Saturday, February 16, 2008

Just what you needed—more of my big mouth

A blog of my own.

I've been resisting it for years. Angsty teens with too much internet access on their hands poisoned the waters. Plus, my generation has replaced real, live social networking with "social networking websites." And my revolutionary contemporaries and I aren't immune: we can spend hours upon hours every day doing internet-based "organizing" without ever leaving our homes. Is it really organizing if we don't see each other face-to-face regularly? Or do we just fill our days with electronic pseudo-organizing so we feel better about ourselves in such a yucky political environment? Lee Seigel put it best: the internet is the first social environment to serve the needs of the isolated, elevated, asocial individual. Uh-oh. That doesn't sound like an ingredient for revolutionary social change.

Well, I'm taking the blog back, damnit.

The Zapatistas, Burmese democracy activists, and the good folks at Regeneracion Radio have convinced me that while the only real way to radically transform society for the better is to dismantle capitalism and the pillars it sits upon, we can seize their technology for our needs. Technology is most often funded by capitalists to further their purposes and expand their powerful reach. It's not made to help us. But that doesn't mean it can't make a decent weapon in the interim.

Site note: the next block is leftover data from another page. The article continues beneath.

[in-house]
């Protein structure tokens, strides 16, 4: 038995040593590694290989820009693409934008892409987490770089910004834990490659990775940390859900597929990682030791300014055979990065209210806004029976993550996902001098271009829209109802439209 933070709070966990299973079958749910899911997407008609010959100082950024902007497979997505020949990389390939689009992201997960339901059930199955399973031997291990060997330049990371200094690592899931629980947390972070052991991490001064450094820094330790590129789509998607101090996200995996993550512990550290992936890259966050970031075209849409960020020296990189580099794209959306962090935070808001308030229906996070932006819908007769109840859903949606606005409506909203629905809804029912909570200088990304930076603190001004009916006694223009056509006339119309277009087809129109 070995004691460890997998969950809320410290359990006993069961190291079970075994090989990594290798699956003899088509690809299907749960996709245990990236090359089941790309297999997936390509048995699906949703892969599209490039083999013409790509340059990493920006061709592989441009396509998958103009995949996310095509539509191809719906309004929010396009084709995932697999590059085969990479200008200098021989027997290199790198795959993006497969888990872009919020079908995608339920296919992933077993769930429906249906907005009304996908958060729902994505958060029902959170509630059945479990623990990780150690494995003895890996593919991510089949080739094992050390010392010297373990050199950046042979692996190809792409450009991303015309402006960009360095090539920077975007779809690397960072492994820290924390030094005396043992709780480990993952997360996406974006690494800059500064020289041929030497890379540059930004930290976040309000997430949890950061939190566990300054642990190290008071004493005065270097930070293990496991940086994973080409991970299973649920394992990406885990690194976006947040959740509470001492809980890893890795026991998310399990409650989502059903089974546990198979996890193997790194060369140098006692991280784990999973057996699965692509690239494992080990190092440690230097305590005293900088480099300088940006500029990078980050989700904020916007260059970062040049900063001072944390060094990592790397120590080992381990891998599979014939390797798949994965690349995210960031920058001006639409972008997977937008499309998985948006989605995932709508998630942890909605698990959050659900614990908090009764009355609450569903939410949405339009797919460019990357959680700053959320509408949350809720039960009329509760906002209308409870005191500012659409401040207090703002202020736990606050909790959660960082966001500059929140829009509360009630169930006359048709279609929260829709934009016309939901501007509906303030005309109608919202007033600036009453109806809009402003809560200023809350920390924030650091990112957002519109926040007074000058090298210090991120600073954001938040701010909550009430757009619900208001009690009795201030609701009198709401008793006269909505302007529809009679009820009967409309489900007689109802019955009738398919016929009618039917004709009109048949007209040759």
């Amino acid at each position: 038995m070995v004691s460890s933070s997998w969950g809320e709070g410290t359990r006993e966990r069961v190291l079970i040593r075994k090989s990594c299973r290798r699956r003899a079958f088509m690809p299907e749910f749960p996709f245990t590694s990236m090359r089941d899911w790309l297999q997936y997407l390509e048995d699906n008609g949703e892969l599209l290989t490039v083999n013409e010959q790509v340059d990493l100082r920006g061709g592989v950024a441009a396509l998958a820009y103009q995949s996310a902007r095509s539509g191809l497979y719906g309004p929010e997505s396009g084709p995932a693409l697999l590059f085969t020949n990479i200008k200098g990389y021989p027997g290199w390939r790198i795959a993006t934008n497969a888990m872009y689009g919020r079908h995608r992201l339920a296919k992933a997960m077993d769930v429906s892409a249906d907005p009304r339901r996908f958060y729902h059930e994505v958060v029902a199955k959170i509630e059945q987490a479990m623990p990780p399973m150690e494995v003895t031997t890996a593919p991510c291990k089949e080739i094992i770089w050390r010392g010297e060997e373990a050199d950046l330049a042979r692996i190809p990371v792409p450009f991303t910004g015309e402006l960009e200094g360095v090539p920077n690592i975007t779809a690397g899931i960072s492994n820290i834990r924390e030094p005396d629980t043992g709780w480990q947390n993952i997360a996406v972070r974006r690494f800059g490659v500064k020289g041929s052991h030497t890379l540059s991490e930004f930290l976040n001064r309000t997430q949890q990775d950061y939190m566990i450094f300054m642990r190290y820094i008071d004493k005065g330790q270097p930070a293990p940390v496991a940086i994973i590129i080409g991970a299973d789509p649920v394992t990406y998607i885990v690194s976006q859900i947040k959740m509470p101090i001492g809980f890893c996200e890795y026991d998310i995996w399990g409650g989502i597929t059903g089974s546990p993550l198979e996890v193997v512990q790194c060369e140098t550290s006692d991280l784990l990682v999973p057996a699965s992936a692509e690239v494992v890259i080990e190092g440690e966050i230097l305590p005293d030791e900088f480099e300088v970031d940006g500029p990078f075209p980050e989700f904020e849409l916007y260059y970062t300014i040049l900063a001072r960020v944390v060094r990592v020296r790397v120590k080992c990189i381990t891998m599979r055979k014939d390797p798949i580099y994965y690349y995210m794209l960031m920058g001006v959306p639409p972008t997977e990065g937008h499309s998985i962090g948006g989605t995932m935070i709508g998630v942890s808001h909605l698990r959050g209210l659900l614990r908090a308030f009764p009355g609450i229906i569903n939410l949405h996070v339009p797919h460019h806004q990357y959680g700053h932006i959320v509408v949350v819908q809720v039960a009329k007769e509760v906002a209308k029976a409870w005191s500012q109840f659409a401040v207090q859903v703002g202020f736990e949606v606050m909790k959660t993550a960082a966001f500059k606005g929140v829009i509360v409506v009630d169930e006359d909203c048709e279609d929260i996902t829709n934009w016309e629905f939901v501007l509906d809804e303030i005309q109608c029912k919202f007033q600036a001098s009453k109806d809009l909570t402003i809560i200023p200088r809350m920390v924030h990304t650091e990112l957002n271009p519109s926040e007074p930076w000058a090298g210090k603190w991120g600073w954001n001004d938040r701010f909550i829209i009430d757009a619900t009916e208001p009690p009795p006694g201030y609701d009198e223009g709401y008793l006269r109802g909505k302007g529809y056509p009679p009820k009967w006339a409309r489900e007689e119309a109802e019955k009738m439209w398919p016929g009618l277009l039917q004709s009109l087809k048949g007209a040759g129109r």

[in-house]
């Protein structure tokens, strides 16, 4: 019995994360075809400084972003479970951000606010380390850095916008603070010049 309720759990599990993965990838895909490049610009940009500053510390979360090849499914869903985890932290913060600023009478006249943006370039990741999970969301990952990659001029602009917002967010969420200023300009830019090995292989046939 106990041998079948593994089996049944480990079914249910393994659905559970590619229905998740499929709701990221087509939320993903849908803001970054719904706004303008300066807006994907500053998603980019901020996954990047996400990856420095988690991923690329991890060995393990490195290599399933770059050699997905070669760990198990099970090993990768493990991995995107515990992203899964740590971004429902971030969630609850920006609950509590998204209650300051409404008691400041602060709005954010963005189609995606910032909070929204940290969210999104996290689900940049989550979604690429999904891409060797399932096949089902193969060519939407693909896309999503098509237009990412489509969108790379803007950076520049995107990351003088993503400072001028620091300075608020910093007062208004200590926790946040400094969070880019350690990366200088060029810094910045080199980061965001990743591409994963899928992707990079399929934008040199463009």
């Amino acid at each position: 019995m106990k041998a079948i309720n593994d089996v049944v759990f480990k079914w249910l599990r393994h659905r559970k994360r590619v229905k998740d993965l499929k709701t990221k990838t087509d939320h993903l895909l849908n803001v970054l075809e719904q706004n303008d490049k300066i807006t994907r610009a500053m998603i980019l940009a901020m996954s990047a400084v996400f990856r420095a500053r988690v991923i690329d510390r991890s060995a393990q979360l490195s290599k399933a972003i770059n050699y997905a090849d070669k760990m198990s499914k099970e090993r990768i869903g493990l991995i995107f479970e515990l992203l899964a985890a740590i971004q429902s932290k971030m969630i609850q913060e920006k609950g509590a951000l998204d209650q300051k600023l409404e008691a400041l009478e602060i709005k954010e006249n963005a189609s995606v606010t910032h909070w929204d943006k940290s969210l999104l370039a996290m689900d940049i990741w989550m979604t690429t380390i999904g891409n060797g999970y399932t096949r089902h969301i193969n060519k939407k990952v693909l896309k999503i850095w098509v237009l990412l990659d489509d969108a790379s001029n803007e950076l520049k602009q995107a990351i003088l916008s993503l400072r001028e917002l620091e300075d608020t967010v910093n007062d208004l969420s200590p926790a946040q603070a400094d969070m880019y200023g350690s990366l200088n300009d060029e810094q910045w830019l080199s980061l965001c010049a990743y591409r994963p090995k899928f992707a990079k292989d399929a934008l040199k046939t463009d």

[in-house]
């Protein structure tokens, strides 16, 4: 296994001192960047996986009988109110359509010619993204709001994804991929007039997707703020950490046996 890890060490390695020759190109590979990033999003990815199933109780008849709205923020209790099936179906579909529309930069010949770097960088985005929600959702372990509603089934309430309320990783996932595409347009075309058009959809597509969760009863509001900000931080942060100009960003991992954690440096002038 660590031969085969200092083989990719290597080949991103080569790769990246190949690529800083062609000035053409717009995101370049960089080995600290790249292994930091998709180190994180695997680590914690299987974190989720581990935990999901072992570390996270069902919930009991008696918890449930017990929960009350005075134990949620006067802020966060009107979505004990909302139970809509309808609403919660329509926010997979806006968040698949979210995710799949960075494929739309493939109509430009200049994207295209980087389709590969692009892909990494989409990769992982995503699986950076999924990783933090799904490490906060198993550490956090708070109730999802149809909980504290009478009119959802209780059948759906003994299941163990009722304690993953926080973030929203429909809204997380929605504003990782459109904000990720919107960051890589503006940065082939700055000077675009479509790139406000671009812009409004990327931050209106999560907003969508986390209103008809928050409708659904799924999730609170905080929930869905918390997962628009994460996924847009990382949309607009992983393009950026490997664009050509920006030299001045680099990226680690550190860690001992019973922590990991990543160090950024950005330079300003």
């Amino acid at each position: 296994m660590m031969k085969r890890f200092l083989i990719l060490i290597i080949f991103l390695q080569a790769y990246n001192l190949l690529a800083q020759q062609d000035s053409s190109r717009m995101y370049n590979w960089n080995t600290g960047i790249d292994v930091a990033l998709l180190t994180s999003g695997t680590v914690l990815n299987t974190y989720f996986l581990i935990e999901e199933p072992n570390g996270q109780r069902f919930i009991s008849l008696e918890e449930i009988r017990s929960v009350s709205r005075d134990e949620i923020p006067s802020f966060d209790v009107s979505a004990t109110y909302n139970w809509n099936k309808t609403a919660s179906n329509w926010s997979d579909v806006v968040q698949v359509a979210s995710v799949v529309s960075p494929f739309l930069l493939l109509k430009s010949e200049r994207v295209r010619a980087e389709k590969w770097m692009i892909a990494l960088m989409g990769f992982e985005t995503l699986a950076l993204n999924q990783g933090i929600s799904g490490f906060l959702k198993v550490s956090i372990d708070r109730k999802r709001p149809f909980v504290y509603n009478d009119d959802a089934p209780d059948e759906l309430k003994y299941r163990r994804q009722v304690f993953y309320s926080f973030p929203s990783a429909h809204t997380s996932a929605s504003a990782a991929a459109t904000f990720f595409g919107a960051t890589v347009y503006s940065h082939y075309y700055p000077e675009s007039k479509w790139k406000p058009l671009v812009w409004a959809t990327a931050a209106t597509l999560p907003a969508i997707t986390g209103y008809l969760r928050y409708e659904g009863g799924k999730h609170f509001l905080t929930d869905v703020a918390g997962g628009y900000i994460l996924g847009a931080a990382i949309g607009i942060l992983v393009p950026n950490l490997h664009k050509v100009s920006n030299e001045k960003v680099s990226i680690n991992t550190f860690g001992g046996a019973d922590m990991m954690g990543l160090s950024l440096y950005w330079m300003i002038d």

I've spent so long banging my head up against the metaphorical wall that is US imperialism that I'm disoriented. And my stomach really, really hurts. So I'm off to Mexico to make myself useful, and this blog is one of the ways I'm going to do that. I've written about Mexico before and had my articles published in various places, and I often translate articles and communiques, but never before have I tried to compile all of my writings, translations, and odds and ends in one place to create a more complete picture of Mexico as it's inspired and enraged me.

And gosh, Mexico's been enraging me lately. Paramilitary activity and an overall environment of impunity is making Chiapas seriously dicey. I never thought I'd hear anyone complain about a lack of gringos in Mexico, but everyone seems to agree that there aren't enough journalists writing in English about the situation.

So here you will find news articles, analysis, translations, notes, and links about what I see and hear in Mexico. A "Barricade Manifesto Against Radical Symbolism" will probably appear after a few months and a couple of caguamas. It's sure to change the character of activism in the gabacho. Just you wait.
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